The boom in the senior citizen population has resulted in assisted living and skilled nursing facilities becoming staples of modern culture. Assisted Living communities offer an option for people who do not need the total care of a traditional “nursing home,” but do require some assistance with the activities of daily living such as bathing, dressing, eating, etc.
Memory Care, sometimes referred to more specifically as Alzheimer’s care, is a specialized form of long-term care. This type of facility exists to provide care for residents that have been diagnosed with Alzheimer’s Disease, other forms of dementia, or any other condition affecting memory. There are many similarities between assisted living/skilled nursing facilities and memory care, but effective memory care requires a different approach in some areas:
- The physical facility. Given that residents often tend to roam, memory care centers are generally designed with larger common areas towards the middle of the building to make them easier to navigate and to minimize getting lost in individual bedrooms. For the same reason, doors may be locked or alarmed to alert staff of a resident leaving or entering a potentially dangerous area, such as the kitchen or supply closet.
- Staff training. Any type of senior care usually involves dealing with some degree of memory loss and behavior changes. In Alzheimer’s and other memory care, these symptoms can be much more pronounced. Memory care staff are trained to assist residents who exhibit behaviors consistent with memory impairment. These behaviors include repeatedly asking the same questions, becoming easily frustrated and/or confused, emotional outbursts, wanting to “go home” or “get out of here,” or the inability to control bodily functions. Staff properly trained in memory care are critical to the creation of the most therapeutic environment for residents and their families.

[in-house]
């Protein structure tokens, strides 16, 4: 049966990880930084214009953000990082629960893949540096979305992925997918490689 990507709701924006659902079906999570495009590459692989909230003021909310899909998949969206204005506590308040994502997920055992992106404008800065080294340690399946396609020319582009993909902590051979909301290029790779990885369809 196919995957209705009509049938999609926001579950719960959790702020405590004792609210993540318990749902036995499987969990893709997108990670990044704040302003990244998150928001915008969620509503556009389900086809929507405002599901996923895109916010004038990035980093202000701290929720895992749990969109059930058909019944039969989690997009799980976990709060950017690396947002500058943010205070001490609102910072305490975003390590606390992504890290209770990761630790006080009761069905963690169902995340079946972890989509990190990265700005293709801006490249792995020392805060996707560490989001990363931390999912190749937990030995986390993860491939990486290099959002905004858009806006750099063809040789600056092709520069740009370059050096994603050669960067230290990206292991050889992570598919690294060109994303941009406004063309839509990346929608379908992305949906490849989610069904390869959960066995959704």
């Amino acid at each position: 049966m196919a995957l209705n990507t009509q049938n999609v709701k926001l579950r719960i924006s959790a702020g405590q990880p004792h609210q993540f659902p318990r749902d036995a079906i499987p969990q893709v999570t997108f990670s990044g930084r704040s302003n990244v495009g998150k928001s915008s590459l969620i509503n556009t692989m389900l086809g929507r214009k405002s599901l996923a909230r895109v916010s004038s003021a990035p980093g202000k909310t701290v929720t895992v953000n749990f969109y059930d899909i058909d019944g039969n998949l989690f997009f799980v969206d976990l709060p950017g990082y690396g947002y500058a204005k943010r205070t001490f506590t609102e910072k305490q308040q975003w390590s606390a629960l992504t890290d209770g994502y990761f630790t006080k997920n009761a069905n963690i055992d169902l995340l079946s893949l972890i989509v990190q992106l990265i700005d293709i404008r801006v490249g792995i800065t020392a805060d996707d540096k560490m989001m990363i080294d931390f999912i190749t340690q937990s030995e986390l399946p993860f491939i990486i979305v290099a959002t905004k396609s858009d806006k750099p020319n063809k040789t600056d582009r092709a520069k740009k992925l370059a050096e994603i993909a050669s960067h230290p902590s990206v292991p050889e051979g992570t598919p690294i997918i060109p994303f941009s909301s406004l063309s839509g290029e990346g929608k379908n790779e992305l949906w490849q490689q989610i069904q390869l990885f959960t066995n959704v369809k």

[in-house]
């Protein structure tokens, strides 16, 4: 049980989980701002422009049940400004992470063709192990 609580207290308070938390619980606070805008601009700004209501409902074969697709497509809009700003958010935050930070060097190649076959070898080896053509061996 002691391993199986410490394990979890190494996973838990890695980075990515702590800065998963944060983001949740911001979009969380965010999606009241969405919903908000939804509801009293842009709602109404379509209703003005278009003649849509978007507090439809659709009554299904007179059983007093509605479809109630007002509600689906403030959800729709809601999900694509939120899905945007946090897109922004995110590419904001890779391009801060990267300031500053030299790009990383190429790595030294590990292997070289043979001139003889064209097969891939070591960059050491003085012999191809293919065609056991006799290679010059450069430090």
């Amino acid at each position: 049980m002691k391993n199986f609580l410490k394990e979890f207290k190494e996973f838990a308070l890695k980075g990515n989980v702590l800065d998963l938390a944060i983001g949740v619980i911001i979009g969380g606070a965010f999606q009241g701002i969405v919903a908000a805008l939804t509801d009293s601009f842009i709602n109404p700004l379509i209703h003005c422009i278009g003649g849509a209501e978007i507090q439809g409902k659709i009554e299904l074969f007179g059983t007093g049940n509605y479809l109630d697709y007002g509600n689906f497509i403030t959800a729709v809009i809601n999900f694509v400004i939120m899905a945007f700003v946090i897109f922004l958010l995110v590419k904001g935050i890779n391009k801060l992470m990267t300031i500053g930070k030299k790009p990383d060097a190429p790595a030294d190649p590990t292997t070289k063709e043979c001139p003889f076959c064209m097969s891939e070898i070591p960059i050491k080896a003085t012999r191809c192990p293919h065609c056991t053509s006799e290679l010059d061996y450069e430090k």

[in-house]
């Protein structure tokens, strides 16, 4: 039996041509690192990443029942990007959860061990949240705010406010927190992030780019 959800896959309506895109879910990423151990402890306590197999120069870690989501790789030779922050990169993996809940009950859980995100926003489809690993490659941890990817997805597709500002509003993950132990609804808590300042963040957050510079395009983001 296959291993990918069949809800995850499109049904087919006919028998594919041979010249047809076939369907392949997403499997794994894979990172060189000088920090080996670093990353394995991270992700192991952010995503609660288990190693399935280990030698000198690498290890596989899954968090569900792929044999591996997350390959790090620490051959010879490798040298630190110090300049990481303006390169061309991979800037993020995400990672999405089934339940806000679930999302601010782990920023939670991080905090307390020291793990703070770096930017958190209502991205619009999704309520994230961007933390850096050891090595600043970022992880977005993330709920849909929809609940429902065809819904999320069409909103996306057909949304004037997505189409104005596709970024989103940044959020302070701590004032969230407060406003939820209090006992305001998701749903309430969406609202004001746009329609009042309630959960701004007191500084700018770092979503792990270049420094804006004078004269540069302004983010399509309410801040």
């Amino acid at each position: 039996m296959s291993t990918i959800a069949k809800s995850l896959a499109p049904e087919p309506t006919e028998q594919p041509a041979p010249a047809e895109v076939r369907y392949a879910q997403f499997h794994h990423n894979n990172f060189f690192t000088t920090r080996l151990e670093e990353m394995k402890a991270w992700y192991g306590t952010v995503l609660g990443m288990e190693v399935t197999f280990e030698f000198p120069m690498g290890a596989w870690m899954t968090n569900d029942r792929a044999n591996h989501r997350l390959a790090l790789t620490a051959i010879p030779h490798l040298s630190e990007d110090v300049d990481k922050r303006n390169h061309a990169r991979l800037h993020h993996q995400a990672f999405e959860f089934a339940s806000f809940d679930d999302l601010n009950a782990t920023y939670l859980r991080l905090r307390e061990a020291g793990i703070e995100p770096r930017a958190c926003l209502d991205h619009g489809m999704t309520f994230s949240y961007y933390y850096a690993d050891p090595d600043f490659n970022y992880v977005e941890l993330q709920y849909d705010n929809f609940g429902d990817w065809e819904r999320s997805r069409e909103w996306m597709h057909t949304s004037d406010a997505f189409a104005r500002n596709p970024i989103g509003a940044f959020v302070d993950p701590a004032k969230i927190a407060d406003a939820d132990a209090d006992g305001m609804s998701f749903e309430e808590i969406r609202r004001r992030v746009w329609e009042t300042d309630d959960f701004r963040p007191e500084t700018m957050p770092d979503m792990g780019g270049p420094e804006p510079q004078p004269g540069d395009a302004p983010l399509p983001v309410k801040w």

- Routine. Memory care centers seek to provide as much routine as possible for their residents. Activity groups are generally held in consistent time slots. With a consistent routine, even residents with severe memory impairment are often able to recall that, for example, exercise group always follows breakfast. Another example of an effective routine is assigned seats at meals. A resident at one particular memory care center often gets confused at meal times, insisting that she eats at her own house. When brought to the dining area, however, she recognizes her table and the familiar faces around it and is quickly comforted.
Most people are referred to memory care facilities after an evaluation by a doctor or other medical professional. There are varying stages and degrees of Alzheimer’s disease and other conditions affecting memory. Therefore, there may be a wide range of the type of residents in a center. Some may exhibit mild forgetfulness while some may be unable to speak or walk; residents may be 40 or 100 years old; some may be reserved and some may be boisterous.
Tip: The cost of memory can vary, depending upon location, type of facility, and whether or not the care is facility-based or home-based. For more information about how much memory care costs, see The Cost of Alzheimer’s, Dementia and Memory Care.
According to the Alzheimer’s Association, 5.3 million Americans suffer from Alzheimer’s Disease and 5.1 million are age 65 and older. Some forms of dementia can be effectively treated, but Alzheimer’s is a condition that is non-reversible. In either case, medication and other factors can slow the progression and prolong quality of life. Memory care centers are generally a rich resource of information about memory issues and will often schedule an informational meeting and/or assessment with family members.